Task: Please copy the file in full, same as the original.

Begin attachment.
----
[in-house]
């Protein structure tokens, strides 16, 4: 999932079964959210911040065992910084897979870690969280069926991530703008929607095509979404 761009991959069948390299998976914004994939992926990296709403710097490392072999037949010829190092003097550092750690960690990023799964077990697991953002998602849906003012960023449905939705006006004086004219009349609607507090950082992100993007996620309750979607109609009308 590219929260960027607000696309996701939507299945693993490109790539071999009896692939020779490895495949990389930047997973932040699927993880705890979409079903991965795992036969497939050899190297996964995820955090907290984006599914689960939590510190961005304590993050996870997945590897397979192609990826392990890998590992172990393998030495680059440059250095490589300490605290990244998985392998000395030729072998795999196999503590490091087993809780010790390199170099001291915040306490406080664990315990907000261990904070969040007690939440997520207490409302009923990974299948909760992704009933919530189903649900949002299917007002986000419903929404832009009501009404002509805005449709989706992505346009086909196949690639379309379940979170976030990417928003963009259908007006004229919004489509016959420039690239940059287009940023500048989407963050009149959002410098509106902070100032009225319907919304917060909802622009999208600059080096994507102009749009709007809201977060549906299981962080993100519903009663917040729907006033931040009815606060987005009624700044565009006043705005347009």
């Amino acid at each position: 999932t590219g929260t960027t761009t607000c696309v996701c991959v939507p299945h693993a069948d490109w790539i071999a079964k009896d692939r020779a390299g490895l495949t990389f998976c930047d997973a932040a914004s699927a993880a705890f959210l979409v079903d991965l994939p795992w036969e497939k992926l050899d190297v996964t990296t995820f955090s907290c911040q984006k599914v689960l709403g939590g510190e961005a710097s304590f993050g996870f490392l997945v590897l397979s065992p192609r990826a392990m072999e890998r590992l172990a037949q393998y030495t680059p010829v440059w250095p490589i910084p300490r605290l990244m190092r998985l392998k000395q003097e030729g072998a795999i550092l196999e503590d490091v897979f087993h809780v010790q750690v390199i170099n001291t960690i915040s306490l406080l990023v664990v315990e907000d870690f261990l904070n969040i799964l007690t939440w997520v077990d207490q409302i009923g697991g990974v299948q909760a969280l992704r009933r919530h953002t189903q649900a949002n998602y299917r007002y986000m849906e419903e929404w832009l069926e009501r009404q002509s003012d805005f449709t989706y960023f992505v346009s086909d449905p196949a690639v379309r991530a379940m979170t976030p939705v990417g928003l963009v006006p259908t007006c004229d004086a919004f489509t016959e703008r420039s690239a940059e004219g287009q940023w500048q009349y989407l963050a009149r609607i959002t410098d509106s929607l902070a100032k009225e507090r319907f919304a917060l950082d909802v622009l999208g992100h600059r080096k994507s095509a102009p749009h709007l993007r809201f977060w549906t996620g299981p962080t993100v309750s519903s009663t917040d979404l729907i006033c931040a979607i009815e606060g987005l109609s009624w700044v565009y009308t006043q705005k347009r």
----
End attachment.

[in-house]
């Protein structure tokens, strides 16, 4: 999932079964959210911040065992910084897979870690969280069926991530703008929607095509979404 761009991959069948390299998976914004994939992926990296709403710097490392072999037949010829190092003097550092750690960690990023799964077990697991953002998602849906003012960023449905939705006006004086004219009349609607507090950082992100993007996620309750979607109609009308 590219929260960027607000696309996701939507299945693993490109790539071999009896692939020779490895495949990389930047997973932040699927993880705890979409079903991965795992036969497939050899190297996964995820955090907290984006599914689960939590510190961005304590993050996870997945590897397979192609990826392990890998590992172990393998030495680059440059250095490589300490605290990244998985392998000395030729072998795999196999503590490091087993809780010790390199170099001291915040306490406080664990315990907000261990904070969040007690939440997520207490409302009923990974299948909760992704009933919530189903649900949002299917007002986000419903929404832009009501009404002509805005449709989706992505346009086909196949690639379309379940979170976030990417928003963009259908007006004229919004489509016959420039690239940059287009940023500048989407963050009149959002410098509106902070100032009225319907919304917060909802622009999208600059080096994507102009749009709007809201977060549906299981962080993100519903009663917040729907006033931040009815606060987005009624700044565009006043705005347009």
């Amino acid at each position: 999932t590219g929260t960027t761009t607000c696309v996701c991959v939507p299945h693993a069948d490109w790539i071999a079964k009896d692939r020779a390299g490895l495949t990389f998976c930047d997973a932040a914004s699927a993880a705890f959210l979409v079903d991965l994939p795992w036969e497939k992926l050899d190297v996964t990296t995820f955090s907290c911040q984006k599914v689960l709403g939590g510190e961005a710097s304590f993050g996870f490392l997945v590897l397979s065992p192609r990826a392990m072999e890998r590992l172990a037949q393998y030495t680059p010829v440059w250095p490589i910084p300490r605290l990244m190092r998985l392998k000395q003097e030729g072998a795999i550092l196999e503590d490091v897979f087993h809780v010790q750690v390199i170099n001291t960690i915040s306490l406080l990023v664990v315990e907000d870690f261990l904070n969040i799964l007690t939440w997520v077990d207490q409302i009923g697991g990974v299948q909760a969280l992704r009933r919530h953002t189903q649900a949002n998602y299917r007002y986000m849906e419903e929404w832009l069926e009501r009404q002509s003012d805005f449709t989706y960023f992505v346009s086909d449905p196949a690639v379309r991530a379940m979170t976030p939705v990417g928003l963009v006006p259908t007006c004229d004086a919004f489509t016959e703008r420039s690239a940059e004219g287009q940023w500048q009349y989407l963050a009149r609607i959002t410098d509106s929607l902070a100032k009225e507090r319907f919304a917060l950082d909802v622009l999208g992100h600059r080096k994507s095509a102009p749009h709007l993007r809201f977060w549906t996620g299981p962080t993100v309750s519903s009663t917040d979404l729907i006033c931040a979607i009815e606060g987005l109609s009624w700044v565009y009308t006043q705005k347009r």